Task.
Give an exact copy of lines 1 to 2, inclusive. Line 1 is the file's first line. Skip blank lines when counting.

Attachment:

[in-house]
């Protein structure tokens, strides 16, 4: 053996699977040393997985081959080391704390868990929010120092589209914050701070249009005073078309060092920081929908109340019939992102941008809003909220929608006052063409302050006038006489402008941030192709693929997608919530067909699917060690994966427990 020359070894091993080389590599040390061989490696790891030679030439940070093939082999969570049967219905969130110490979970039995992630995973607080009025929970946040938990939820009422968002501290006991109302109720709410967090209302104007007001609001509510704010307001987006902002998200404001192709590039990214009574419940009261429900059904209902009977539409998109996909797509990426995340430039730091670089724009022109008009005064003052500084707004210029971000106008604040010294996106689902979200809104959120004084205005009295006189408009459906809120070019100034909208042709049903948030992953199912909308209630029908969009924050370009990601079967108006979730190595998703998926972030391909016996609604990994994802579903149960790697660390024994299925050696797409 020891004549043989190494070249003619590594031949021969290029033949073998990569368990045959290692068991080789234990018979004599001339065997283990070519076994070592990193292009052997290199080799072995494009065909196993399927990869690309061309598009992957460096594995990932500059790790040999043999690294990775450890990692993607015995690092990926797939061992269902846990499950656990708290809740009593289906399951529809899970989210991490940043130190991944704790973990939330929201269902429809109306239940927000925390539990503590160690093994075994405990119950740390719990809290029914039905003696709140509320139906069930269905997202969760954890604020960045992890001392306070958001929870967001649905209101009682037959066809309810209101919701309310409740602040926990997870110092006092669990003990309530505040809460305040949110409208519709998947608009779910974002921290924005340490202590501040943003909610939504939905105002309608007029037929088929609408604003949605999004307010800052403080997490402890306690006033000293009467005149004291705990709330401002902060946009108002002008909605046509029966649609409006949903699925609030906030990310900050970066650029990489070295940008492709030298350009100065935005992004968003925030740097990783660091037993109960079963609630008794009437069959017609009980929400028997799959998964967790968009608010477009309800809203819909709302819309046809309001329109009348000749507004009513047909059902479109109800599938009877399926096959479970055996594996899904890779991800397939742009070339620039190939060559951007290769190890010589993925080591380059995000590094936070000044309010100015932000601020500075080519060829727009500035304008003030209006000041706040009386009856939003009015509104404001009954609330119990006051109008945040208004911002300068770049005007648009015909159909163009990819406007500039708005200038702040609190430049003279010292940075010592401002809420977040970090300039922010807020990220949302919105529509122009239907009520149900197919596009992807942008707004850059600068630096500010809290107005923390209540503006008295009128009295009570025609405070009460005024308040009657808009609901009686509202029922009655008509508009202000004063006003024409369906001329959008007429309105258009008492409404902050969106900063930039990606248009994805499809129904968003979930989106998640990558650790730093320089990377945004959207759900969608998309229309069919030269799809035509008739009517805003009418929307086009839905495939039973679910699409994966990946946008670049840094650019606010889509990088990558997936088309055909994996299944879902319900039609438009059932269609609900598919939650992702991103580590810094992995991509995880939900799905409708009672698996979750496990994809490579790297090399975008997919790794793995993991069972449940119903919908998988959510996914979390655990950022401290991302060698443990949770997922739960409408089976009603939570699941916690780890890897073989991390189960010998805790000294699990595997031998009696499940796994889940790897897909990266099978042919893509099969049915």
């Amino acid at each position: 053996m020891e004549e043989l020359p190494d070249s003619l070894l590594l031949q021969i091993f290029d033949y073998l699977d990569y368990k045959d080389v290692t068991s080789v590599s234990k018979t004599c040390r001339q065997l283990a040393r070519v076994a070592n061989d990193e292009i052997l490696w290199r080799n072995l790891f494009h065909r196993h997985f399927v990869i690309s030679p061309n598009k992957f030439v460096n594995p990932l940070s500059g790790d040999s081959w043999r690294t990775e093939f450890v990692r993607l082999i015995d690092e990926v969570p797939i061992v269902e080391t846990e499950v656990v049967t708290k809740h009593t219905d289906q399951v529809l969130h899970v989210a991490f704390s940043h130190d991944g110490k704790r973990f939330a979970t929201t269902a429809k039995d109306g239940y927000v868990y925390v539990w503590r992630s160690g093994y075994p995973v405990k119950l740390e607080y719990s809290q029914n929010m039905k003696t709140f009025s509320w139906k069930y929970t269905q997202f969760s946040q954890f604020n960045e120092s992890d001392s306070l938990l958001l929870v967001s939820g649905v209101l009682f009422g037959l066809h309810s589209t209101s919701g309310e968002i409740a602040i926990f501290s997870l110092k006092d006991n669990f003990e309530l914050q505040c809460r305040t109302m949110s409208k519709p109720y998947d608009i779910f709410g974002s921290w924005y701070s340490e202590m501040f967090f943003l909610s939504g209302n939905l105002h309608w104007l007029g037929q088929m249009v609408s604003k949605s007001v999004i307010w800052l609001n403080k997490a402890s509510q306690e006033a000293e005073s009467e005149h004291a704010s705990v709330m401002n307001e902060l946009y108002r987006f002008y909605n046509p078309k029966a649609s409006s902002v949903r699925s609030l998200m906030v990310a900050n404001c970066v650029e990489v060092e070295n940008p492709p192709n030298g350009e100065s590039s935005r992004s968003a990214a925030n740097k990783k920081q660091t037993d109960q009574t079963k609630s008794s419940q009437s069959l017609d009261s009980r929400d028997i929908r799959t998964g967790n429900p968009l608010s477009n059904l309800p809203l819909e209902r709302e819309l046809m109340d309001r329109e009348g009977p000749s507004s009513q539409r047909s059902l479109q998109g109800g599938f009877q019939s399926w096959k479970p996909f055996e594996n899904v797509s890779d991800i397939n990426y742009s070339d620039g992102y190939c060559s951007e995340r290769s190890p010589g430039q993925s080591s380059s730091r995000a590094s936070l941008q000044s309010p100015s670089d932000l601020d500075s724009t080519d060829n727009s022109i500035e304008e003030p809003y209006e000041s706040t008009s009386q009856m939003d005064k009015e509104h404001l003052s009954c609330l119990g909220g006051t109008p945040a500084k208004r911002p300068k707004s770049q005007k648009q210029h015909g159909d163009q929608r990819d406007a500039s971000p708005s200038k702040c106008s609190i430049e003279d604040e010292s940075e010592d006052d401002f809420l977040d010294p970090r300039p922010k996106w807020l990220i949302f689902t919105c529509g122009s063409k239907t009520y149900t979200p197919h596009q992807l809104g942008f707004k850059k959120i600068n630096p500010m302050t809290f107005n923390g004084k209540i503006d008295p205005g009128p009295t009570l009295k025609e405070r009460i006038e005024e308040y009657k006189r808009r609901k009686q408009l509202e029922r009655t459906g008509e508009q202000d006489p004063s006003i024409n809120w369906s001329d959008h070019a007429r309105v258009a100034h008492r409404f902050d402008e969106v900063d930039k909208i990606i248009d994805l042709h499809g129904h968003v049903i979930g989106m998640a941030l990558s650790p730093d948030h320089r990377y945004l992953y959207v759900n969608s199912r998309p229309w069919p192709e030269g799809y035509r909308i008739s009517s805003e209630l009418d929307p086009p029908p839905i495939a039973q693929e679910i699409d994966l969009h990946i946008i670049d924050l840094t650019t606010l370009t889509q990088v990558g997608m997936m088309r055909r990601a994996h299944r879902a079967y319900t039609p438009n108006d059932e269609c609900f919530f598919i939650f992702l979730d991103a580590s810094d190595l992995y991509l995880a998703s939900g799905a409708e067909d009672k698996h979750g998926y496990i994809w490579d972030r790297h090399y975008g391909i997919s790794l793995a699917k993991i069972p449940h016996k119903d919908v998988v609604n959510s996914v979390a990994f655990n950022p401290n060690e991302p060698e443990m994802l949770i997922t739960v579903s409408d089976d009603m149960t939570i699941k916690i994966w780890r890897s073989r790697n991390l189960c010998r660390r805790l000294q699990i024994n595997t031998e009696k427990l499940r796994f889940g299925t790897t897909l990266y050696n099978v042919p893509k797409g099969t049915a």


[in-house]
């Protein structure tokens, strides 16, 4: 053996699977040393997985081959080391704390868990929010120092589209914050701070249009005073078309060092920081929908109340019939992102941008809003909220929608006052063409302050006038006489402008941030192709693929997608919530067909699917060690994966427990 020359070894091993080389590599040390061989490696790891030679030439940070093939082999969570049967219905969130110490979970039995992630995973607080009025929970946040938990939820009422968002501290006991109302109720709410967090209302104007007001609001509510704010307001987006902002998200404001192709590039990214009574419940009261429900059904209902009977539409998109996909797509990426995340430039730091670089724009022109008009005064003052500084707004210029971000106008604040010294996106689902979200809104959120004084205005009295006189408009459906809120070019100034909208042709049903948030992953199912909308209630029908969009924050370009990601079967108006979730190595998703998926972030391909016996609604990994994802579903149960790697660390024994299925050696797409 020891004549043989190494070249003619590594031949021969290029033949073998990569368990045959290692068991080789234990018979004599001339065997283990070519076994070592990193292009052997290199080799072995494009065909196993399927990869690309061309598009992957460096594995990932500059790790040999043999690294990775450890990692993607015995690092990926797939061992269902846990499950656990708290809740009593289906399951529809899970989210991490940043130190991944704790973990939330929201269902429809109306239940927000925390539990503590160690093994075994405990119950740390719990809290029914039905003696709140509320139906069930269905997202969760954890604020960045992890001392306070958001929870967001649905209101009682037959066809309810209101919701309310409740602040926990997870110092006092669990003990309530505040809460305040949110409208519709998947608009779910974002921290924005340490202590501040943003909610939504939905105002309608007029037929088929609408604003949605999004307010800052403080997490402890306690006033000293009467005149004291705990709330401002902060946009108002002008909605046509029966649609409006949903699925609030906030990310900050970066650029990489070295940008492709030298350009100065935005992004968003925030740097990783660091037993109960079963609630008794009437069959017609009980929400028997799959998964967790968009608010477009309800809203819909709302819309046809309001329109009348000749507004009513047909059902479109109800599938009877399926096959479970055996594996899904890779991800397939742009070339620039190939060559951007290769190890010589993925080591380059995000590094936070000044309010100015932000601020500075080519060829727009500035304008003030209006000041706040009386009856939003009015509104404001009954609330119990006051109008945040208004911002300068770049005007648009015909159909163009990819406007500039708005200038702040609190430049003279010292940075010592401002809420977040970090300039922010807020990220949302919105529509122009239907009520149900197919596009992807942008707004850059600068630096500010809290107005923390209540503006008295009128009295009570025609405070009460005024308040009657808009609901009686509202029922009655008509508009202000004063006003024409369906001329959008007429309105258009008492409404902050969106900063930039990606248009994805499809129904968003979930989106998640990558650790730093320089990377945004959207759900969608998309229309069919030269799809035509008739009517805003009418929307086009839905495939039973679910699409994966990946946008670049840094650019606010889509990088990558997936088309055909994996299944879902319900039609438009059932269609609900598919939650992702991103580590810094992995991509995880939900799905409708009672698996979750496990994809490579790297090399975008997919790794793995993991069972449940119903919908998988959510996914979390655990950022401290991302060698443990949770997922739960409408089976009603939570699941916690780890890897073989991390189960010998805790000294699990595997031998009696499940796994889940790897897909990266099978042919893509099969049915």